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Uganda Supplies 58% Of Kenya’s Maize Imports During COVID-19 Lockdown

Kenya imported 44,740 metric tonnes of white maize from the region in the second quarter of 2020 (during COVID-19 Lockdown), accounting for more than three quarters of the total grain sold across borders in the period in East Africa.

The latest Food Security and Nutrition Working Group (FSNWG) East Africa Cross Border Trade report shows that 58 and 39 per cent of the imports came from Uganda and Tanzania, respectively.

“Around 77 per cent and 18 per cent of the exports (white maize grain) were destined for Kenya and South Sudan, respectively,” the report says.

“The price of white maize grain is expected to trend typically, but remain slightly higher than the recent five-year average in Kenya as the country fills the gap in supply by imports from overseas.”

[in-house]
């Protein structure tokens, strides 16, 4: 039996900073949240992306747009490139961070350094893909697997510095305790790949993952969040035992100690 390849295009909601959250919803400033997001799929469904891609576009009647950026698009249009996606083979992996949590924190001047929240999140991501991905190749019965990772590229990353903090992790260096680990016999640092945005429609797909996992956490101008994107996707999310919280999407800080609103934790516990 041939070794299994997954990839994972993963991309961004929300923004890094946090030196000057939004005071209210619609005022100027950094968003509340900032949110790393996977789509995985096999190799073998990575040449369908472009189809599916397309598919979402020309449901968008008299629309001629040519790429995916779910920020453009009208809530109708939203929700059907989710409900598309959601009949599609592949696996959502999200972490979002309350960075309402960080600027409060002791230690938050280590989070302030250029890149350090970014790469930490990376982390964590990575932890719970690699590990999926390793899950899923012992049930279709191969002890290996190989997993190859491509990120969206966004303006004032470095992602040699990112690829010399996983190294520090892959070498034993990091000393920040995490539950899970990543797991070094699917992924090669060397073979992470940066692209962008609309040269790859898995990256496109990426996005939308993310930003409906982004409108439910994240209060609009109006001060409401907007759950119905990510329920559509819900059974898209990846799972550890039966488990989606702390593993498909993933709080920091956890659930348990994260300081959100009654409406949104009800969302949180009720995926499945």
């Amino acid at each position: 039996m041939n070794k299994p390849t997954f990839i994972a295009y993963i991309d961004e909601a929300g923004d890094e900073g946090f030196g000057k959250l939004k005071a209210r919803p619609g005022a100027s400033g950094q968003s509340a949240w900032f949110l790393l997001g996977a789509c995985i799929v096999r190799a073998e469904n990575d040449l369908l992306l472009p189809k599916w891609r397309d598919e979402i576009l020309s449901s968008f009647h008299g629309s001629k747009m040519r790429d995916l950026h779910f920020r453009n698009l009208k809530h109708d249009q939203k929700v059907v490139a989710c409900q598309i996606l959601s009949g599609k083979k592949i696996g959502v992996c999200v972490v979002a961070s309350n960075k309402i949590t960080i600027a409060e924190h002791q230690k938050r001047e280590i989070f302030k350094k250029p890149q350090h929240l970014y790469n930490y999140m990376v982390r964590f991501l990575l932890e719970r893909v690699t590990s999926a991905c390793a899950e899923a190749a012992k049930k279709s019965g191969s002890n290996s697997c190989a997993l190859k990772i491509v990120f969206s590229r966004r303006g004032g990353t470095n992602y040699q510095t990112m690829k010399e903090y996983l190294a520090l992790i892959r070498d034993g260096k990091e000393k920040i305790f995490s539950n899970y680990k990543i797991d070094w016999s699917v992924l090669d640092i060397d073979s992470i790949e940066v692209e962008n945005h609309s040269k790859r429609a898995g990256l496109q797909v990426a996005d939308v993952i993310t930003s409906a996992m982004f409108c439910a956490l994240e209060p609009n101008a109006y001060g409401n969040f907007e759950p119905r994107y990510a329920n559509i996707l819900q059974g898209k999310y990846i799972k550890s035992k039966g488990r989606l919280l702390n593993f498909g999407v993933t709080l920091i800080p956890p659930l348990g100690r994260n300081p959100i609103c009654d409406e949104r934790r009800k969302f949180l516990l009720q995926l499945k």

The traded volume of white maize in the region, however, dropped by 58 per cent in the second quarter, from 97,960 metric tonnes during the first quarter of the year.

“The reduced volume was attributed to delayed effects of Covid-19 measures to control infections enacted in the first quarter, especially significant reduction of informal cross border trade with closure of borders except for formal trade, and the screening of track drivers that delayed and increased the costs of transport,” said FSNWG.

As at June 31, the Ministry of Agriculture’s food balance sheet showed that the country’s maize stockpile stood at 3.45 million bags against the required 4.25 million bags needed to feed Kenyans monthly.

Other stockpiles included beans (2.58 million bags), wheat (737,822), sorghum (455,716), millet (63,623) and green grams (998,326). Some of the main traded commodities in the region include white maize (24 per cent), dry beans (13 per cent),sorghum (13 per cent), rice (13 per cent), maize flour (11 per cent), wheat flour (11 per cent), sugar (nine per cent) and sesame seed ( six per cent).

Kenya imported eight per cent of the 49,000 metric tonnes of sorghum traded in the region between the period with South Sudan accounting 86 per cent. Uganda accounted for 92 per cent of sorghum exports.

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